Friday, May 27, 2022

A familiar ol' 'Top Gun,' some stale 'Burgers,' and the real 'Emergency'

The first Academy Award winner of 2022 arrives with "Top Gun: Maverick," but it actually shows up after all is mostly said and done. That's when the inimitable Lady Gaga belts out "Hold My Hand," already a dead-mortal-lock Best Original Song ballad she co-wrote to soar majestically over the closing credits, just like the many fighter jets do over enemy territory during this typically explosive summer blockbuster sequel.

Of course, Berlin's "Take My Breath Away" walked away with the Song Oscar from the original "Top Gun," even if "Danger Zone" (which did go on to earn Kenny Loggins a Grammy Award) was the upbeat credits closer 36 years ago. In fact, some quickly "Danger"(ous) notes can be heard dancing around "Maverick," which also uses more photos than clips to bring back memories from America's No.1 box-office hit of 1986.

Otherwise, the biggest reminder obviously comes with the return of legitimate movie star Tom Cruise, now admirably playing a more mature and wiser version than the young hotshot who earned his titular nickname as a heroic and excitingly successful test pilot. 

Also back is Val Kilmer, still called "Ice" by some, but now the U.S. Naval Commander of the (entire) Pacific Fleet. Naturally, his emotional reunion scene with Cruise will be the best 10 minutes in the film for many, but they also might notice all the nifty and newest digital cinematography moments from Claudio Miranda, already an Oscar winner himself for 2013's "Life of Pi," currently in his fifth big-screen collaboration with director Joseph Kosinksi.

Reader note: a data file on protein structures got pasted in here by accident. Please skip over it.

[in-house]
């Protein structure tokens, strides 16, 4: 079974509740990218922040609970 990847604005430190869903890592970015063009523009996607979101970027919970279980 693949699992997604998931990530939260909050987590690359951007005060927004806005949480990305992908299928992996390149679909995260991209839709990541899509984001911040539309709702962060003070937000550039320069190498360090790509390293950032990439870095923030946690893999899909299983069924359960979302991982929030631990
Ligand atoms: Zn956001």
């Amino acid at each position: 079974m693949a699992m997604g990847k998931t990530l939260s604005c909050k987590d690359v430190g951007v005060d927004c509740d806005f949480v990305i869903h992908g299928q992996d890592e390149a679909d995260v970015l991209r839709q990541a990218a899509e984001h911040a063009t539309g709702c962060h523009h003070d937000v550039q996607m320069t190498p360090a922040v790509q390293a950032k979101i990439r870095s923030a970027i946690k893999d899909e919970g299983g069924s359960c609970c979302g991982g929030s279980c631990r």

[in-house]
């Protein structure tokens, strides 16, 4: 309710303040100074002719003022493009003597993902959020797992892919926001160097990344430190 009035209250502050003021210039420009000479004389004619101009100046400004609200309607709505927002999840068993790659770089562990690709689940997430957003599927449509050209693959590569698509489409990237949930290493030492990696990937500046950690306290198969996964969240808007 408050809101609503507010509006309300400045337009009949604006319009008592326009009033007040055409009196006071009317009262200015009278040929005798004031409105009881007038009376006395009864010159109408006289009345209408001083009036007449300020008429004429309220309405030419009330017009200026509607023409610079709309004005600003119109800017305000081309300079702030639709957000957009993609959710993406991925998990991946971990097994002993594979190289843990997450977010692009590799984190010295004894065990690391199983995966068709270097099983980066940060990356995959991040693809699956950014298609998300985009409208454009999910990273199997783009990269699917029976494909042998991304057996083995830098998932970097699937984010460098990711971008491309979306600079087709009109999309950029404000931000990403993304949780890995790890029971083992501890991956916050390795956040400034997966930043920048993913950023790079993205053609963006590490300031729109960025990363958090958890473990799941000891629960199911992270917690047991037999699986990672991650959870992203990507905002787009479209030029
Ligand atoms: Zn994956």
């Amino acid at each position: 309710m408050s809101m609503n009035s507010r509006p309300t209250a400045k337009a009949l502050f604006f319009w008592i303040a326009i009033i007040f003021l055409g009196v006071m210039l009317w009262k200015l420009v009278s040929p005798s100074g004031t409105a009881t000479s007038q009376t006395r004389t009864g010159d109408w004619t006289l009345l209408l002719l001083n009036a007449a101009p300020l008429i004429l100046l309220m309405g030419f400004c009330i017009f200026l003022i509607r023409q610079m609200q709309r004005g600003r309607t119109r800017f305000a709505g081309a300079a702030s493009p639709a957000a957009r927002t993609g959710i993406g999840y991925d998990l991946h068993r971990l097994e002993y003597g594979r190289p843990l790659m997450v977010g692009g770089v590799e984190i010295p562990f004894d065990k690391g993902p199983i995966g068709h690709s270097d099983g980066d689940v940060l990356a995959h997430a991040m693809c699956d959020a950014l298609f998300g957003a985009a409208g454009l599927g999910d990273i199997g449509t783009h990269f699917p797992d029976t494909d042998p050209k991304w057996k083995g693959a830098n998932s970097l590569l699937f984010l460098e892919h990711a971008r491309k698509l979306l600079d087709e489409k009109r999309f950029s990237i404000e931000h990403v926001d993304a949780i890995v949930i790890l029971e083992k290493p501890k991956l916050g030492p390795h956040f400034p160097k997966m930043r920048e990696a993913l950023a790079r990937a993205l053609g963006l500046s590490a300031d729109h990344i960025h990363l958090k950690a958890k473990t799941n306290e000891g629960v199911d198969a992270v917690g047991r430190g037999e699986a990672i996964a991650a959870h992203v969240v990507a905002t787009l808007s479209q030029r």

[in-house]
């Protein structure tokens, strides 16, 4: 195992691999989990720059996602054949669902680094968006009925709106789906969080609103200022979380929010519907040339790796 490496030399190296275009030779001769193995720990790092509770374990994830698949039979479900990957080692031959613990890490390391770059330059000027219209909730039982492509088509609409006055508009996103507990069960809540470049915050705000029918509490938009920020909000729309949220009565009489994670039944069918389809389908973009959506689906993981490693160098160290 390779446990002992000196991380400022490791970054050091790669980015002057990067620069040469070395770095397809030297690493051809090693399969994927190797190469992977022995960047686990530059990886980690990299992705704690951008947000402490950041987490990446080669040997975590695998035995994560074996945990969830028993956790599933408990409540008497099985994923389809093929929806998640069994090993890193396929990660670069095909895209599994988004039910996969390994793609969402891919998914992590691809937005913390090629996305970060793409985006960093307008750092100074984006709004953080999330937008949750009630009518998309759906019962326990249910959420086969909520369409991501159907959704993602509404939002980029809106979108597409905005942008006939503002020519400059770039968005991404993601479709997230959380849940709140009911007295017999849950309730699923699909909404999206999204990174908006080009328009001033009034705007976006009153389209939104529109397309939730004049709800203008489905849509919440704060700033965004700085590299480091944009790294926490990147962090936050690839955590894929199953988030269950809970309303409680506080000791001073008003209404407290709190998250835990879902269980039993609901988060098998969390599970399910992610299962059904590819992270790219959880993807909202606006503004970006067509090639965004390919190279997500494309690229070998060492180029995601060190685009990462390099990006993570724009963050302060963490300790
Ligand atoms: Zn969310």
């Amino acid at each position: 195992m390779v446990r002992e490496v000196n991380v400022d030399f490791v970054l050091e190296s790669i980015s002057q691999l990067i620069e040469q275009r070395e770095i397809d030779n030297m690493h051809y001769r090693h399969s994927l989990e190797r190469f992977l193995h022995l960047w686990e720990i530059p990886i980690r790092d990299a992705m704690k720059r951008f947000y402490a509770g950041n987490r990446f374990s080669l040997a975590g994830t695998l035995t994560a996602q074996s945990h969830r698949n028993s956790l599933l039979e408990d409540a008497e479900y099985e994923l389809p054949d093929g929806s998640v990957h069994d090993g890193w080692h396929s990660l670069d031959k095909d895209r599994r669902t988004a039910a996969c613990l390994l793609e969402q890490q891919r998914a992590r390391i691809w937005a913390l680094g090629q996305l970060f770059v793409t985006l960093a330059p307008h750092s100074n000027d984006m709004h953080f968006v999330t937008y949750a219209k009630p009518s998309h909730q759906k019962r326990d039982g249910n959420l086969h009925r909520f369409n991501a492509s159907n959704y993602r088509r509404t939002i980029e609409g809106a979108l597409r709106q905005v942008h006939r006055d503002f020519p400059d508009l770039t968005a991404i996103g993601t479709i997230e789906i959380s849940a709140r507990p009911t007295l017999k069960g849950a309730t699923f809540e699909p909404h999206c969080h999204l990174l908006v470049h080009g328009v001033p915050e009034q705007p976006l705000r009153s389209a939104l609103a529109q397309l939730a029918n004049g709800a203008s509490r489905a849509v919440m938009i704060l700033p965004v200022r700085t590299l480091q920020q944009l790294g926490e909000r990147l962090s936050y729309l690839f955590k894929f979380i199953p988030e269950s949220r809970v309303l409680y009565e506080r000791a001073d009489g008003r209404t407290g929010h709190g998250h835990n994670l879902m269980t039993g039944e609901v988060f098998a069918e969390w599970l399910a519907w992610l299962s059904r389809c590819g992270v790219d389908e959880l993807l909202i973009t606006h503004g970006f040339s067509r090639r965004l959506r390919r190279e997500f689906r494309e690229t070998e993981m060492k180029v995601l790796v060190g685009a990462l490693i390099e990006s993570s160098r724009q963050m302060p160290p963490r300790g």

The rest has Kosinski ("Only the Brave," "Tron: Legacy") serving up the requisite summer schmaltz and gravy, including a side of Jon "Too Much" Hamm," as the superior officer who repeatedly, testily and haplessly rags on Maverick's every spirited move. Talk about mad men!

Rated "PG-13" by MPAA: sequences of intense action and some strong language; 2:12; $ $ $ out of $5

Please excuse the bun, but "The Bob's Burgers Movie" really must be more than just an acquired taste, no? After all, the FOX-TV series on which it's based has been running every Sunday night for 11 years.

I think I watched the animated show's opening episode and never went back (unlike "The Simpsons," first noticed in this corner as a cartoon short on the old "Tracy Ullman Show" in 1987, and still occasionally viewed today during its own incredibly enduring -- and on-going record -- 33rd season).

Sad to say, the "Burgers" movie simply doesn't go down so easily. Three or four laugh-out-loud-instigating jokes and a few (very) silly songs in a dinosaur-paced 100 minutes do not a successful comedy make. 

Besides, the murderous plot has gloomy Bob Belcher (H. Bob Benjamin) and ever-boosting wife Linda (John Roberts) worrying about paying the rent. And, that's even before a sudden and huge sinkhole not only hampers their eatery business, but leads to daughter Louise (Kristen Schaal), the youngest of three oddball Belcher kids, to finding skeletal remains at the bottom. Uh, maybe next time we'll just order fries.   

Rated "PG-13" by MPAA: rude/suggestive material and language; 1:42; $ $ out of $5

Finally, that leaves the movie week's only real thought-provoker with "Emergency" (already in some select theaters and debuting on Prime Video today).

It features two college kids hoping to enjoy the fun of their senior-year spring break. Though Kunie (welcome newcomer Donald Elise-Watkins) is trying his best to complete the mold experiment that will help him advance to post-grad studies at Princeton, he somewhat reluctantly agrees to take his party-hardy cues from best pal Sean (RJ Cyler, still smartly funny after his "Harder They Fall" success).

The setup suggests lotsa rollicking stuff ahead, right? Well, what follows does provoke some satirical laughs, but potential racial implications speak timely and emotional volumes, too.

It all comes from director Carey Williams ("R#J") and writer K.D. Davila, who collected the Waldo Salt Screenwriting Award after the film premiered at Sundance last January. The movie's final image alone is a killer.
Rated "R" by MPAA: pervasive language, drug use and some sexual references; 1:44; $ $ $ and 1/2 out of $5

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